• You may or may not be aware of "Geek Pride Day," which is celebrated every year on May 25th to commemorate (appropriately enough) the release of Star Wars in 1977. As part of the tradition, TEKsystems has released its third annual "IT Stress and Pride" survey. This year's report presents very encouraging results: Stress levels among technology professionals are significantly lower than last year's, and job satisfaction is up. Few IT pros are seeking work elsewhere because of pressure at the current job, and the vast majority of them are actually able to take vacations without being expected to remain accessible and accountable to colleagues and managers. "We've seen a significant drop in stress and a positive swing in pride and satisfaction," said Jason Hayman, research manager at TEKsystems. "While it's encouraging, organizations still need to ensure that their talent management and workforce strategies are aligned to avoid overworked staff, unrealistic workloads [and] internal discord if they want to continue this positive momentum." More than 1,090 IT professionals—the majority of whom are at a senior level—took part in the research.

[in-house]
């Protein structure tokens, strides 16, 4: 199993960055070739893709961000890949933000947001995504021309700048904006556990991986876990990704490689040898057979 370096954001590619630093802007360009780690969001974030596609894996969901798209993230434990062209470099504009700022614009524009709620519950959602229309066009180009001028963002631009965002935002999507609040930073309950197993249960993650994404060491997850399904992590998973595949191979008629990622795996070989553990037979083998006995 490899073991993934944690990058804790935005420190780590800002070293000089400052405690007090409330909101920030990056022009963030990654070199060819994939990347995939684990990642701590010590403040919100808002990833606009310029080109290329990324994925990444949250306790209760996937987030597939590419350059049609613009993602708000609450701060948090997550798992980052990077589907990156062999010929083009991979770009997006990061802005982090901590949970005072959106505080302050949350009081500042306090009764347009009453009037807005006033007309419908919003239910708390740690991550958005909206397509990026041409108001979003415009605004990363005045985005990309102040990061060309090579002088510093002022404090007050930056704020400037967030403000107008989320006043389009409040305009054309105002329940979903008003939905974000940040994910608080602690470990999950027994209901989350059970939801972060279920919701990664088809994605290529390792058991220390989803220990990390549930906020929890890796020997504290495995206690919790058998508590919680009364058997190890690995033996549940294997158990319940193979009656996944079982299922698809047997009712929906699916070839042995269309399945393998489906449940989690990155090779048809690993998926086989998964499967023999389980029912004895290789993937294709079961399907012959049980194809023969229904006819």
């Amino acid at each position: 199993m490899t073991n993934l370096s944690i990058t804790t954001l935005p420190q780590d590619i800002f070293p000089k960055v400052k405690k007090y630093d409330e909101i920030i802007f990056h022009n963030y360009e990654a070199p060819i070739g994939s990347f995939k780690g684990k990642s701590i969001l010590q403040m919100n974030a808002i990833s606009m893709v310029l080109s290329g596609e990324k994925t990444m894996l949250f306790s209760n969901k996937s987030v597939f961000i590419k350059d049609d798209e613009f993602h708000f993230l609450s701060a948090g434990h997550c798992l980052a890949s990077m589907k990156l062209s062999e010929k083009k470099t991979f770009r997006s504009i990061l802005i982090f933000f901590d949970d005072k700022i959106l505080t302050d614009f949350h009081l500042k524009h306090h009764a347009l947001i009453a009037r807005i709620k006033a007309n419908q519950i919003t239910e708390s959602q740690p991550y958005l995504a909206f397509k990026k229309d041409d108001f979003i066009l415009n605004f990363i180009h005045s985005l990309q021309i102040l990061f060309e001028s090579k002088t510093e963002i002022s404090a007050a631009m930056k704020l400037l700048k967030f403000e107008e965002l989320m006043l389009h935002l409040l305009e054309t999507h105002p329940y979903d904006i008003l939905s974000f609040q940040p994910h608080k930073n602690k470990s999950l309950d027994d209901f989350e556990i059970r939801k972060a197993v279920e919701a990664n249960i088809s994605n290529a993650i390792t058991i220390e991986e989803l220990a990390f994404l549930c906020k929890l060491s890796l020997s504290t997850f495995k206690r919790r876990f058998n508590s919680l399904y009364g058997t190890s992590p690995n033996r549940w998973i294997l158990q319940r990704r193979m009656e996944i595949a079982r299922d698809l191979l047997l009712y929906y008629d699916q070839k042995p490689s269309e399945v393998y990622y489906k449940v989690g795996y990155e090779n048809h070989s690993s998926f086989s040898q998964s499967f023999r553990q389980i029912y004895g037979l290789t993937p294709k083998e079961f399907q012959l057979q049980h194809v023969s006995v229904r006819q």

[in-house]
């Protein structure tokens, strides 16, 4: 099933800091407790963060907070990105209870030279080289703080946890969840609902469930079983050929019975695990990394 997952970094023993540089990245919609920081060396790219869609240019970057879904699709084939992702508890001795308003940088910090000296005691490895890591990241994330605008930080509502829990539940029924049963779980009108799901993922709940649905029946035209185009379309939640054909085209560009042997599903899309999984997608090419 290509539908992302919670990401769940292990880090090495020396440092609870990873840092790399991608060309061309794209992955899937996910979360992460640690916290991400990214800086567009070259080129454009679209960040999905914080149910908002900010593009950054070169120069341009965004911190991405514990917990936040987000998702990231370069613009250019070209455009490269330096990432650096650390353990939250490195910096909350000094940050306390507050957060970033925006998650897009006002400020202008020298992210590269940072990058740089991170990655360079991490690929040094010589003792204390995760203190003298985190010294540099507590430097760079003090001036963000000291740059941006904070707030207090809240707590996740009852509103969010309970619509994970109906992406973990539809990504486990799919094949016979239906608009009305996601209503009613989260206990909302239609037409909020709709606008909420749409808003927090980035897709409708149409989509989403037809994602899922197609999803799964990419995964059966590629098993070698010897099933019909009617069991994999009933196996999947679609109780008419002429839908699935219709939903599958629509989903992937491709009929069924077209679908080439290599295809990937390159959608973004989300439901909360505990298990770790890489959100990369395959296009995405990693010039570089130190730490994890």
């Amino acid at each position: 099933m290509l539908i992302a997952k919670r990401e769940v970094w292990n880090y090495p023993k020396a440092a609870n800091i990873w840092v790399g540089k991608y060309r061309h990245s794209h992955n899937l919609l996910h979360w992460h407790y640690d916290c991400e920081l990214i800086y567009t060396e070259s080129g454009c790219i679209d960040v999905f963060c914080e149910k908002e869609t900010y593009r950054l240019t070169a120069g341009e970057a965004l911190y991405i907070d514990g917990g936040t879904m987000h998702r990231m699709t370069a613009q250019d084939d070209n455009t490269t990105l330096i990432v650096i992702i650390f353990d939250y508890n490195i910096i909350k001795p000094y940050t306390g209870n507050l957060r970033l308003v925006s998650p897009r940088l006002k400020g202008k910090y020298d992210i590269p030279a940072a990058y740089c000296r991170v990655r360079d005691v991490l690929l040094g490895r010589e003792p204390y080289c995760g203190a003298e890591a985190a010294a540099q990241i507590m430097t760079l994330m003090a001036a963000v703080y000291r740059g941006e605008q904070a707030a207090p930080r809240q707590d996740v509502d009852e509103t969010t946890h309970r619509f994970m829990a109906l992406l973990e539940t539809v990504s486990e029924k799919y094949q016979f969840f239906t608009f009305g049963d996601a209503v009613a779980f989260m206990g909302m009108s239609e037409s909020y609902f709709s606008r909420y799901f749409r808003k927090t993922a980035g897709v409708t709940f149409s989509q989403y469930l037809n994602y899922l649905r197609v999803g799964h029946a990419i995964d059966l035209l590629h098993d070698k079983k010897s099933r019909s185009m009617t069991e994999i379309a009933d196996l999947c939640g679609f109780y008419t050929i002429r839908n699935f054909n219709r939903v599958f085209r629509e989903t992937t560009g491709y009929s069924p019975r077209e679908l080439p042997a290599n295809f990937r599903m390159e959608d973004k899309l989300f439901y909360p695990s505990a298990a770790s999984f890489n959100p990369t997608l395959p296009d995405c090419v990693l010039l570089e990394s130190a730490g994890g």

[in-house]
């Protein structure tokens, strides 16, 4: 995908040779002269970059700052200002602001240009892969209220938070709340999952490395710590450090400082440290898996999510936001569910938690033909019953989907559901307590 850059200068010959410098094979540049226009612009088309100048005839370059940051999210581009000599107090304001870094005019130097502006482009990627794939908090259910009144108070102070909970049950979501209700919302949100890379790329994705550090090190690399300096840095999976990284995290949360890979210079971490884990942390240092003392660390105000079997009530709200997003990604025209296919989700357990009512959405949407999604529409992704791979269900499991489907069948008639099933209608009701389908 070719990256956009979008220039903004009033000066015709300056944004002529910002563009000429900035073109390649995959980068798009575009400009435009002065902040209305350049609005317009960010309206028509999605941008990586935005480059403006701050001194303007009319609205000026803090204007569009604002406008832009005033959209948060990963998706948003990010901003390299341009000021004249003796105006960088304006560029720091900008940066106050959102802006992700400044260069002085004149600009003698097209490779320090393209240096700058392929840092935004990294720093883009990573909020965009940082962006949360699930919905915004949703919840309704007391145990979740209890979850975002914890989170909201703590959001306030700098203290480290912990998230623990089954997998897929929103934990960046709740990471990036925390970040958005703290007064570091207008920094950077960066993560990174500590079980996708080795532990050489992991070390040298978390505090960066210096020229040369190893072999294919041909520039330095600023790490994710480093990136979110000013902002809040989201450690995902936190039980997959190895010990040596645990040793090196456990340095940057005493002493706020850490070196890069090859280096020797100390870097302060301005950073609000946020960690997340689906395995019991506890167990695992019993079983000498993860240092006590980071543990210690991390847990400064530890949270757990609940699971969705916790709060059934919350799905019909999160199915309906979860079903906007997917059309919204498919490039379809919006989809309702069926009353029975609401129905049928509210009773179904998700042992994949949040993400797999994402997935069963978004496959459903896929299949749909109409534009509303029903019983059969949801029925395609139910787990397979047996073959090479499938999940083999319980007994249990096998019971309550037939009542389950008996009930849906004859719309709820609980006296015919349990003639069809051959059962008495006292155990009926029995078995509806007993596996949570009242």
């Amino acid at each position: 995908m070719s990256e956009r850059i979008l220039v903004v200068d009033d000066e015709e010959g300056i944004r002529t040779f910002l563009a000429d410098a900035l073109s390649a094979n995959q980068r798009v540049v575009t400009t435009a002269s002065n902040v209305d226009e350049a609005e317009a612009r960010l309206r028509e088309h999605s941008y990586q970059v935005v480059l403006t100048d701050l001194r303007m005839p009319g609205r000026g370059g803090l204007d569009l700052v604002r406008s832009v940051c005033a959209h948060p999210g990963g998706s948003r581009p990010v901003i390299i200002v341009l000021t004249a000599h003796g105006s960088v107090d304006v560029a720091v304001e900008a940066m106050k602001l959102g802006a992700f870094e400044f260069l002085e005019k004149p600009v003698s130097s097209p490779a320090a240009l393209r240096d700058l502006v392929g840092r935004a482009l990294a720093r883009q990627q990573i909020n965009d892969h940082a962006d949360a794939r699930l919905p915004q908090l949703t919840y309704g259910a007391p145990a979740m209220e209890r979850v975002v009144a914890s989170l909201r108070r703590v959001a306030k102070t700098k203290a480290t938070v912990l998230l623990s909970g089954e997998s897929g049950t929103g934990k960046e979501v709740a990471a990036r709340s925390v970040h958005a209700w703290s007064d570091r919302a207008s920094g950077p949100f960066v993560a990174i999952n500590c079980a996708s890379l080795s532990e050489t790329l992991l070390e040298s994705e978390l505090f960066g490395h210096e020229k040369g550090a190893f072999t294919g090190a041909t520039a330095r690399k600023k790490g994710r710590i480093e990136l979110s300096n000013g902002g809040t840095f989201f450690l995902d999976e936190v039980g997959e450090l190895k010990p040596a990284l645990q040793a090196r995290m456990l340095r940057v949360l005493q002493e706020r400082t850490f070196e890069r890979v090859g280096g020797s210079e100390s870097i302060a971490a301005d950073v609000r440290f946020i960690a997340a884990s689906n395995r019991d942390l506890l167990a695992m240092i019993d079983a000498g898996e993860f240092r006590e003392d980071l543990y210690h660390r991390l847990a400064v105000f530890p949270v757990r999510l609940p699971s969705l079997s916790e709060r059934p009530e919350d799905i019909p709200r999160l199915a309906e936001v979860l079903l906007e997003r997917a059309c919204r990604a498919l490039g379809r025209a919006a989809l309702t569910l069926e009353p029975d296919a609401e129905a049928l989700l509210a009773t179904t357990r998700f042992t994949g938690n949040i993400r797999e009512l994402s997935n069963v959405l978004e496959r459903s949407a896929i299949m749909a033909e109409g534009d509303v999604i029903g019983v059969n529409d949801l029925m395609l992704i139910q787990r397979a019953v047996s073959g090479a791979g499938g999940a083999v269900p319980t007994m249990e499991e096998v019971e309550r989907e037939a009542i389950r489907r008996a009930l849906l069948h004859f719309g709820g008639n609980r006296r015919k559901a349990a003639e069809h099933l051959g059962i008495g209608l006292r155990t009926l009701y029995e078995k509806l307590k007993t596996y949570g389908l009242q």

• U.S. worker satisfaction and motivation have increased in recent years, according to research from the American Psychological Association (APA). The resulting "2015 Work and Well-Being Survey" report addresses employee sentiment trends on a wide range of vocational issues, and found that, for the most part, things are improving—albeit slowly in some areas. Specifically, the majority of workers surveyed said that their company is making them feel more valued by providing better growth and development opportunities. They also feel better about their work-life balance: Many reported that their employers are doing a better job of offering programs and opportunities to develop and maintain a healthier lifestyle, which results in a more productive and engaged employee. "When people have access to and use programs and policies that are designed to create a psychologically healthy workplace, it's a win-win for the employees and the organization," said David Ballard, head of the APA's Center for Organizational Excellence. "We need to ensure that all employees—no matter where they rank in the organization—have the same opportunities available to them." More than 1,500 U.S. adults took part in the research, which was conducted by Harris Poll. (Note: The survey includes some comparative findings over a five-year window and others over a shorter period of time. For this slideshow, we've included the longest range of time available for comparative results.)